Minor review findings disclosed
The eagerly awaited Minor hurling review and audit 2015 has claimed that the main barrier to a guaranteed improved performance at Minor level at the moment is the conflict between college, squad, club and county teams.
The working group of Michael O'Grady, Dave Bernie, Jim Bolger and the late Justin Prendergast, who had acted as Secretary up to his untimely death, has released the report to Wexford G.A.A.
It is a comprehensive review of the problems besetting the grade along with suggestions for implementing a more positive approach which is sure to lead to much debate.
In coming to their conclusion the working group felt that some young, talented players are obliged to play and train too often at certain times of the year, with one player having twelve games and nine training sessions this year in the month of March.
It was also stressed that the Minor management team this year had to wait until early April to have a full panel together to prepare for a championship game two weeks later, but losing to Kilkenny after extra-time was no disgrace.
However, the working group felt that a round of club championship games fixed for the Sunday, 24 hours after the Minors had played and lost to Westmeath, led to players becoming more focused on the club game than on the Westmeath game. It felt it was no way to prepare a team for a Leinster championship.
Now it's stressed that all those involved with these young players - clubs, colleges, county management teams and fixtures committees - must ensure that the players' welfare is central and the player must not be pressurised to play or train too often in a typical week.
Regarding Wexford's policy on dual players, it's felt that it has not brought any real success to either code. It is generally agreed now that it is not physically possible to maximise one's potential at both codes.
As a result the group suggests that dual players should be allowed on squad teams up to age 15. After that players should opt for one code only, as it will give other players a chance of representing their county.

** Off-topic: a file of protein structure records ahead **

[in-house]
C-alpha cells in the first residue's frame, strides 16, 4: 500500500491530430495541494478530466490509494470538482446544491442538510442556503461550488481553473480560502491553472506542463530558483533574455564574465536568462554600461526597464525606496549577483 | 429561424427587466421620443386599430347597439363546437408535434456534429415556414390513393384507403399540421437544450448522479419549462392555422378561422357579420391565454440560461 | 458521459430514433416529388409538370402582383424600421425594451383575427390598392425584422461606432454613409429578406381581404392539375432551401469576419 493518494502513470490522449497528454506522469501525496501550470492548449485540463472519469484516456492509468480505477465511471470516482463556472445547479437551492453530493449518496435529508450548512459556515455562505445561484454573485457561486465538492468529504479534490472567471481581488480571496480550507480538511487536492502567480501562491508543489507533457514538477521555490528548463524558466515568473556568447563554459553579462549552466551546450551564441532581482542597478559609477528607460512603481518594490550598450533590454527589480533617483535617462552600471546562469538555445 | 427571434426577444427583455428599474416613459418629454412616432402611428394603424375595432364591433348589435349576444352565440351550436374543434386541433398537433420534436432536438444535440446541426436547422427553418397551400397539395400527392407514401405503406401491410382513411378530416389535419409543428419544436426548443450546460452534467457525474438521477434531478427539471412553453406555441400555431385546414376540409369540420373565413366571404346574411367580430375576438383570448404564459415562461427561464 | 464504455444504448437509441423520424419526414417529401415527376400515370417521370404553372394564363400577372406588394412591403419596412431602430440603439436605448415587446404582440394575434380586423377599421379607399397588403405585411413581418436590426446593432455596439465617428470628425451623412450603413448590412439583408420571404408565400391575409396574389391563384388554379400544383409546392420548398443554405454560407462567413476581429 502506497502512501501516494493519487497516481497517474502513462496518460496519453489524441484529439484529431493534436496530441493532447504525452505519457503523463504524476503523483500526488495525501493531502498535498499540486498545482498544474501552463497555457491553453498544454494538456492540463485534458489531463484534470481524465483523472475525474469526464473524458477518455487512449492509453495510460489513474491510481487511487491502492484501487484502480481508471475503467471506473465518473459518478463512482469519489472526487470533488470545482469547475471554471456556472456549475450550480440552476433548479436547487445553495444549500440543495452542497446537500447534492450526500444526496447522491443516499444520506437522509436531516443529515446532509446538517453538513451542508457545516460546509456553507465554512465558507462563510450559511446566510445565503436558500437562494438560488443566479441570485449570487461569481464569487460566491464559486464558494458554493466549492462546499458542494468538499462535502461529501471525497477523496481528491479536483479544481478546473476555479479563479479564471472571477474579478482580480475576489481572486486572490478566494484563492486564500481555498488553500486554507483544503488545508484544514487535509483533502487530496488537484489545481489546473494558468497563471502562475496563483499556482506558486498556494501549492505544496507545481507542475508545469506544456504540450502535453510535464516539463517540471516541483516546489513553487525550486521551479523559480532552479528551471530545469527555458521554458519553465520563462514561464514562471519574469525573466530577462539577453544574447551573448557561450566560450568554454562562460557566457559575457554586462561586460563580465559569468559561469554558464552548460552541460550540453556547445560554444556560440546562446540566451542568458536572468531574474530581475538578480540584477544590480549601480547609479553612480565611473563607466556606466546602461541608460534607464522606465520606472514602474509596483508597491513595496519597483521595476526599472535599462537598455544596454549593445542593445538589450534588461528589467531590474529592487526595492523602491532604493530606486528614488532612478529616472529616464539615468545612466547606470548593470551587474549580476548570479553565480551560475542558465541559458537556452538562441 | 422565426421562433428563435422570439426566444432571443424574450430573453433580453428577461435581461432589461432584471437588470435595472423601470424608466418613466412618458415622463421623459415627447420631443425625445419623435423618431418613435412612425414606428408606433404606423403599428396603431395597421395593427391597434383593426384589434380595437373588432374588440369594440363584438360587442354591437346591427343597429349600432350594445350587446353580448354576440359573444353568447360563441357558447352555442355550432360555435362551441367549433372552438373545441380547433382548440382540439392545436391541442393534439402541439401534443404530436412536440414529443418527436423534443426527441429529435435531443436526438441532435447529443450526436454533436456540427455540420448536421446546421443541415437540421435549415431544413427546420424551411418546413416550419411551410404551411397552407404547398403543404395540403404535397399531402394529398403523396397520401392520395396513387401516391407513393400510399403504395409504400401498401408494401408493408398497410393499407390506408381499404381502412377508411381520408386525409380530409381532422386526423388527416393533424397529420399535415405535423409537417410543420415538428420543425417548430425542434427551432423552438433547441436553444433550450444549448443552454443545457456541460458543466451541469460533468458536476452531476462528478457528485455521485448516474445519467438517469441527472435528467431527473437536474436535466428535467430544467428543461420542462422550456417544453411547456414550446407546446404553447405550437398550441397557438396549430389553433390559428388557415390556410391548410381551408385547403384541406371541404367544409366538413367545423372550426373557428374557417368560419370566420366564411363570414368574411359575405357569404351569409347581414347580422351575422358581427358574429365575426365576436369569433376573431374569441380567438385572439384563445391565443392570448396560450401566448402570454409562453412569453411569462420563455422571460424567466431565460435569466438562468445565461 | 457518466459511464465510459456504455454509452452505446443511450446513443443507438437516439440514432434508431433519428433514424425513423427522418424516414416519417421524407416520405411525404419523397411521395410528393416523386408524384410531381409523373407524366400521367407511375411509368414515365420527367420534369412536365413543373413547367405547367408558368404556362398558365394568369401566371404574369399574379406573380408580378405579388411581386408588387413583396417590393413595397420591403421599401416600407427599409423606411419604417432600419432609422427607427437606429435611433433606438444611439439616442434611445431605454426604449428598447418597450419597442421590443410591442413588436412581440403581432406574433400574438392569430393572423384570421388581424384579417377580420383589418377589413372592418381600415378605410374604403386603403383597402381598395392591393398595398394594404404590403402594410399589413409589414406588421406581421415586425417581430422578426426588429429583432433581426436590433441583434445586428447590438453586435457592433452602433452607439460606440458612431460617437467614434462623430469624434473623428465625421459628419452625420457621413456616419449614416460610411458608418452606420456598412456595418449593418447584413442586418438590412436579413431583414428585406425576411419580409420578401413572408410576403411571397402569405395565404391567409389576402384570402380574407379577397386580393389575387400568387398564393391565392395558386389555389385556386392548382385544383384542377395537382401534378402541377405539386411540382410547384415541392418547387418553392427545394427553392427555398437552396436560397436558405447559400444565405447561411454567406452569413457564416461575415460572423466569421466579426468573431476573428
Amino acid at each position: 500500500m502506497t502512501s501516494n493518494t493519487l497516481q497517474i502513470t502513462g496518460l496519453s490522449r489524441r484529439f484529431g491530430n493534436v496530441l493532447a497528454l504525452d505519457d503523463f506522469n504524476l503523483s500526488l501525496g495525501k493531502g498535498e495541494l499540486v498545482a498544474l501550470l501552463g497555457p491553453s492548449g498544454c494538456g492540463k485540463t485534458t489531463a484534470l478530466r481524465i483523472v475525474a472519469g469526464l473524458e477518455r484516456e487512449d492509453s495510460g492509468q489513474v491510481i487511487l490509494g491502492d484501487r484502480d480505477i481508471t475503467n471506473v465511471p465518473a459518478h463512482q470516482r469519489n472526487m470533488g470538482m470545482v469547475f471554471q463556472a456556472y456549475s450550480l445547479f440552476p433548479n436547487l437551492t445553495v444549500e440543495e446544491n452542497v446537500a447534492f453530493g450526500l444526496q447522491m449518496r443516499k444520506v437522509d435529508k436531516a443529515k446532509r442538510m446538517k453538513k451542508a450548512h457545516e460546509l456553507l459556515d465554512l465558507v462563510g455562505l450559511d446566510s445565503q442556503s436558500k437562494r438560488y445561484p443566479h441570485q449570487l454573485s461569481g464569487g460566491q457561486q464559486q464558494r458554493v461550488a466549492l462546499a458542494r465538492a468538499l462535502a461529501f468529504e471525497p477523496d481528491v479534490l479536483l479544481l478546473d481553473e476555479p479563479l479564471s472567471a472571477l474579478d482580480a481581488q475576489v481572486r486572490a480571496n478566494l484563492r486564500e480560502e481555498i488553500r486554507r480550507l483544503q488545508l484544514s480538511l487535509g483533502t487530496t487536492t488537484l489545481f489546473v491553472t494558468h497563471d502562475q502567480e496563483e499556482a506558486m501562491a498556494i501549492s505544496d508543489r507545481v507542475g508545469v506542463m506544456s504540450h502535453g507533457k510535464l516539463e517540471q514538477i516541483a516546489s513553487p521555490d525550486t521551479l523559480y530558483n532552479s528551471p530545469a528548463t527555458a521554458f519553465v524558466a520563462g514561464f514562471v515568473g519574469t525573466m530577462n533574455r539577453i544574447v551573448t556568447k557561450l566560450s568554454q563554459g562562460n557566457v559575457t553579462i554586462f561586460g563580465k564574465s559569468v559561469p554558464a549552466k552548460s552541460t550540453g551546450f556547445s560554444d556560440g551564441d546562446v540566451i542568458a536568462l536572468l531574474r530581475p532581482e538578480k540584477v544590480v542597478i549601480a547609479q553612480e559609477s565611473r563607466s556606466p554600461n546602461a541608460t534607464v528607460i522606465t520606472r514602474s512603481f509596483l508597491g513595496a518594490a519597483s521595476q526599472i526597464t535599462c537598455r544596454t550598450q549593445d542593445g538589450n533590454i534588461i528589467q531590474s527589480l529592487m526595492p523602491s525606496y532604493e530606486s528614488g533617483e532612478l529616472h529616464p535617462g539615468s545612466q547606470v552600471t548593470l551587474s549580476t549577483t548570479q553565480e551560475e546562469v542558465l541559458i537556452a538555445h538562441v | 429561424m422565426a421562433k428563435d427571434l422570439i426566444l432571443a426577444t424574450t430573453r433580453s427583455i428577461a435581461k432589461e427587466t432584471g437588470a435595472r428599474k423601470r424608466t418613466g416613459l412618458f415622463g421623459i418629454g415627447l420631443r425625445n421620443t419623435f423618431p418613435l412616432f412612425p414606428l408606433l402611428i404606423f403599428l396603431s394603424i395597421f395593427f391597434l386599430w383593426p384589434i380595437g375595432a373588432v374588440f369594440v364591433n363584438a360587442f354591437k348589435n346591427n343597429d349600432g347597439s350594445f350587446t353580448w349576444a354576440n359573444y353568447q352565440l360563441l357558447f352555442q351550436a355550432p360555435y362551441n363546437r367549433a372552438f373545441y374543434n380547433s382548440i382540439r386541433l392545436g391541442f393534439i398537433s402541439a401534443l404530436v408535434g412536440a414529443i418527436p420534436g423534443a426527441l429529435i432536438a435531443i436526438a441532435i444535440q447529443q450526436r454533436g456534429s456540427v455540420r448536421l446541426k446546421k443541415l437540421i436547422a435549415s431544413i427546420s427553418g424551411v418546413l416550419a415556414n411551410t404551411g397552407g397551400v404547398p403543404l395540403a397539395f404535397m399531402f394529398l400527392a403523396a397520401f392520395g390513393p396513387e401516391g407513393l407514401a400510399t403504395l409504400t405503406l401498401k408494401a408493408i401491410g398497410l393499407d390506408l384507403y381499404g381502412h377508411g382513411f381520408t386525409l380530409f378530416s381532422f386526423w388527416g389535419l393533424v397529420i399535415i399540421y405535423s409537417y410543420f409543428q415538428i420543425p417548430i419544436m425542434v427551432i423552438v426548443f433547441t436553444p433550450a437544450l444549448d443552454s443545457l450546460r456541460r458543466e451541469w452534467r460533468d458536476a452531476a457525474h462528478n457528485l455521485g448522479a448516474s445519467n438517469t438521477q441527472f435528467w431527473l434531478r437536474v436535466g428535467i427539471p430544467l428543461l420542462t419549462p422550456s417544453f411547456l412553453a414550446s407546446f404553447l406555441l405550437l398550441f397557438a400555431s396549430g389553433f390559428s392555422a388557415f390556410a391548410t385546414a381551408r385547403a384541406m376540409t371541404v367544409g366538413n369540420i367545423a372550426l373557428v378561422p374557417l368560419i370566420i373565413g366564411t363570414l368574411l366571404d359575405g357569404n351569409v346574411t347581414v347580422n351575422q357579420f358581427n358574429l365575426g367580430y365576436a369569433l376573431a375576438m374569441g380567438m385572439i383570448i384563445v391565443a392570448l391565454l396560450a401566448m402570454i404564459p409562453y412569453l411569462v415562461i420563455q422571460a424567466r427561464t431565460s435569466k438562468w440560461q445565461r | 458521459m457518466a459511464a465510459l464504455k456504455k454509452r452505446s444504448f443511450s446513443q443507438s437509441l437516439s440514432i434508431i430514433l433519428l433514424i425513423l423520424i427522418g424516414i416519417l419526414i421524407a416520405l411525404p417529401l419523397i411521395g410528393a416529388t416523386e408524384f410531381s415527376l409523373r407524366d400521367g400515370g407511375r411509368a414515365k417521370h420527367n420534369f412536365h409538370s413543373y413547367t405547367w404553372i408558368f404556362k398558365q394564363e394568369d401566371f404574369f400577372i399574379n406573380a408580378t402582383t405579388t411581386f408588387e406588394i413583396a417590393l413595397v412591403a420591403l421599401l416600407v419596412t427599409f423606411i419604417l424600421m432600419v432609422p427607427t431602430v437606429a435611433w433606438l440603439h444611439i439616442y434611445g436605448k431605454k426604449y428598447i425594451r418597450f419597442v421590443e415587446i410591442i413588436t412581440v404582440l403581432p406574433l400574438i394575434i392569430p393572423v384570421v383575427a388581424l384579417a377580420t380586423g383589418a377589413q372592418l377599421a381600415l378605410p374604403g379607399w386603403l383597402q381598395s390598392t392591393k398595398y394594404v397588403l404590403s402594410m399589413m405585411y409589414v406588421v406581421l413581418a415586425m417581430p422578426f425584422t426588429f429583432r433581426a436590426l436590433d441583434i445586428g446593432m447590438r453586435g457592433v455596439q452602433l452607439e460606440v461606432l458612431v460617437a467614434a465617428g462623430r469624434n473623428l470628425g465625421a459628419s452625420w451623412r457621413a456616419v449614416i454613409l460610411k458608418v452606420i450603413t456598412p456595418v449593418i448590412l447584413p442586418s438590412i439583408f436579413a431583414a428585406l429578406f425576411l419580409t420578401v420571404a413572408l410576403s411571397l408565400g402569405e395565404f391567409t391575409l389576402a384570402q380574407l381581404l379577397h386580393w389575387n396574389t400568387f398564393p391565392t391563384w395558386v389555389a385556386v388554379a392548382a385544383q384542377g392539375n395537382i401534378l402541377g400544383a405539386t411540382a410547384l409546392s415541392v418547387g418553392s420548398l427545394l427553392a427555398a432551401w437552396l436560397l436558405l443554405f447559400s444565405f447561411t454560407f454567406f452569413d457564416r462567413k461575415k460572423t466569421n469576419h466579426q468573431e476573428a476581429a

It's also recommended that the Minor manager should get a three-year term subject to annual reviews; he should be part of the Under-16 and Under-17 management teams, while members of the management team should be involved with the Combined Colleges team, with ideally a teacher from St. Peter's College and from Good Counsel College to be part of the Minor management set-up.
The review also stipulated that the County Board should ensure all schools and colleges promoting Gaelic games are assisted with funding and any other help required; that only players who are no long involved with their colleges should be considered for the Leinster League; that there should be no dual players on the Minor hurling panel; that Wexford County Board should support the proposal to change the Minor age from Under-18 to Under-17; and that Wexford County Board should endeavour to get Leinster Minor championship games played on a Wednesday evening rather than on a Saturday, which would leave Sundays available for club games.
Issues of concern in the county led the review group to find fault with the failure of so many clubs to drive the Hurling 365 programme.
They were critical of the glut of fixtures at certain times of the year, and the management of the dual player. A fear was expressed that the unique Wexford hurling culture is diminishing, while the poor standard of hurling in many clubs and schools was noted.
While their main focus was on the Minor group, they also felt that it was time for the county to start acting on reports, recommending that an audit of previous reports be carried out and dealt with.
The quality of coaching was also commented upon, with many feeling that it had not been good enough, with more emphasis needed on first touch hurling and speed of though.
Members were also of the view that Hurling 365/Wexford G.A.A. promotes and supports the coming together of clubs and schools to provide weekly coaching for children, initiated by the hurling advisory committee and supported by the Wexford coaching and games development committee and the Rackard League committee, with the programme based on successful models in Kilkenny, Clare and Waterford.
The hurling advisory committee blueprint for Wexford hurling stated that: 'if we did nothing else extra for the next five years except to get the national school/club system up and running it would have a major positive impact'.
It also stated that Wexford and Kilkenny are hosting Féile na Gael in 2017 and this may show up how far behind Wexford clubs are.
It recommends that the County Board should make Wexford town a pilot project for a three-year period, with a full-time coach being appointed to work with all schools and clubs in the area chosen.